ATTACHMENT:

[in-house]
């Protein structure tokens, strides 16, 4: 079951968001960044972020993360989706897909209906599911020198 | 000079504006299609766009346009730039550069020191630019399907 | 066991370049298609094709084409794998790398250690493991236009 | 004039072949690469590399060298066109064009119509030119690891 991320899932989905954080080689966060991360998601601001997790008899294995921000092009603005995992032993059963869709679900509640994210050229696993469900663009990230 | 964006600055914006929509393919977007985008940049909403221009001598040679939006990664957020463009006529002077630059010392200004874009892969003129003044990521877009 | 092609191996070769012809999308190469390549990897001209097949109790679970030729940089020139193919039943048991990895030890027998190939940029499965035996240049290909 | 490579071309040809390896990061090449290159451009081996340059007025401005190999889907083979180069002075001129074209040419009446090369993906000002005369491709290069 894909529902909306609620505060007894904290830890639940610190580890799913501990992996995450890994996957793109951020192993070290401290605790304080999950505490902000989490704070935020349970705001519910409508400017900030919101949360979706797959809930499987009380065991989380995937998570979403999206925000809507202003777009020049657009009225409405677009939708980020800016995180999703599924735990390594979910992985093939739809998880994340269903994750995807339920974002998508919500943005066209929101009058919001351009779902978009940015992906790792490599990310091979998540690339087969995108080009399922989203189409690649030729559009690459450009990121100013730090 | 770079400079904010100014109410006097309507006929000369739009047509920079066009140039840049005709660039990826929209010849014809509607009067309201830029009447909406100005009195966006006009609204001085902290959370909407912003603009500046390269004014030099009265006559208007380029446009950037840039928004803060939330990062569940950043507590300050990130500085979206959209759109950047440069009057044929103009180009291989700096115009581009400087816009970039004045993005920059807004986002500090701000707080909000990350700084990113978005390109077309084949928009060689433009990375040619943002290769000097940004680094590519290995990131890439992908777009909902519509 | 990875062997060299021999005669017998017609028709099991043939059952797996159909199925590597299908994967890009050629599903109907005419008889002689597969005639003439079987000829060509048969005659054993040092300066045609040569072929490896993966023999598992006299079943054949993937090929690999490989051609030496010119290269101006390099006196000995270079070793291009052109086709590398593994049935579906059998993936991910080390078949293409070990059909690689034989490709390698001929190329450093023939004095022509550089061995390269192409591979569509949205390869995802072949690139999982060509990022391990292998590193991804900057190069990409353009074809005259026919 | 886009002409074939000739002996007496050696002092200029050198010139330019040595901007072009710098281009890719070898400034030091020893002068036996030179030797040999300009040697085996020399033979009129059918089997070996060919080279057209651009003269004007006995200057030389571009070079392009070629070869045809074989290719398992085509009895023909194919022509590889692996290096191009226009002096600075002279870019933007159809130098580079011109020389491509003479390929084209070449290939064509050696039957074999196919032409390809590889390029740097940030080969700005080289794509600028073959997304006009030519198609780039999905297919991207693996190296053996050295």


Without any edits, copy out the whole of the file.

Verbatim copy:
[in-house]
């Protein structure tokens, strides 16, 4: 079951968001960044972020993360989706897909209906599911020198 | 000079504006299609766009346009730039550069020191630019399907 | 066991370049298609094709084409794998790398250690493991236009 | 004039072949690469590399060298066109064009119509030119690891 991320899932989905954080080689966060991360998601601001997790008899294995921000092009603005995992032993059963869709679900509640994210050229696993469900663009990230 | 964006600055914006929509393919977007985008940049909403221009001598040679939006990664957020463009006529002077630059010392200004874009892969003129003044990521877009 | 092609191996070769012809999308190469390549990897001209097949109790679970030729940089020139193919039943048991990895030890027998190939940029499965035996240049290909 | 490579071309040809390896990061090449290159451009081996340059007025401005190999889907083979180069002075001129074209040419009446090369993906000002005369491709290069 894909529902909306609620505060007894904290830890639940610190580890799913501990992996995450890994996957793109951020192993070290401290605790304080999950505490902000989490704070935020349970705001519910409508400017900030919101949360979706797959809930499987009380065991989380995937998570979403999206925000809507202003777009020049657009009225409405677009939708980020800016995180999703599924735990390594979910992985093939739809998880994340269903994750995807339920974002998508919500943005066209929101009058919001351009779902978009940015992906790792490599990310091979998540690339087969995108080009399922989203189409690649030729559009690459450009990121100013730090 | 770079400079904010100014109410006097309507006929000369739009047509920079066009140039840049005709660039990826929209010849014809509607009067309201830029009447909406100005009195966006006009609204001085902290959370909407912003603009500046390269004014030099009265006559208007380029446009950037840039928004803060939330990062569940950043507590300050990130500085979206959209759109950047440069009057044929103009180009291989700096115009581009400087816009970039004045993005920059807004986002500090701000707080909000990350700084990113978005390109077309084949928009060689433009990375040619943002290769000097940004680094590519290995990131890439992908777009909902519509 | 990875062997060299021999005669017998017609028709099991043939059952797996159909199925590597299908994967890009050629599903109907005419008889002689597969005639003439079987000829060509048969005659054993040092300066045609040569072929490896993966023999598992006299079943054949993937090929690999490989051609030496010119290269101006390099006196000995270079070793291009052109086709590398593994049935579906059998993936991910080390078949293409070990059909690689034989490709390698001929190329450093023939004095022509550089061995390269192409591979569509949205390869995802072949690139999982060509990022391990292998590193991804900057190069990409353009074809005259026919 | 886009002409074939000739002996007496050696002092200029050198010139330019040595901007072009710098281009890719070898400034030091020893002068036996030179030797040999300009040697085996020399033979009129059918089997070996060919080279057209651009003269004007006995200057030389571009070079392009070629070869045809074989290719398992085509009895023909194919022509590889692996290096191009226009002096600075002279870019933007159809130098580079011109020389491509003479390929084209070449290939064509050696039957074999196919032409390809590889390029740097940030080969700005080289794509600028073959997304006009030519198609780039999905297919991207693996190296053996050295």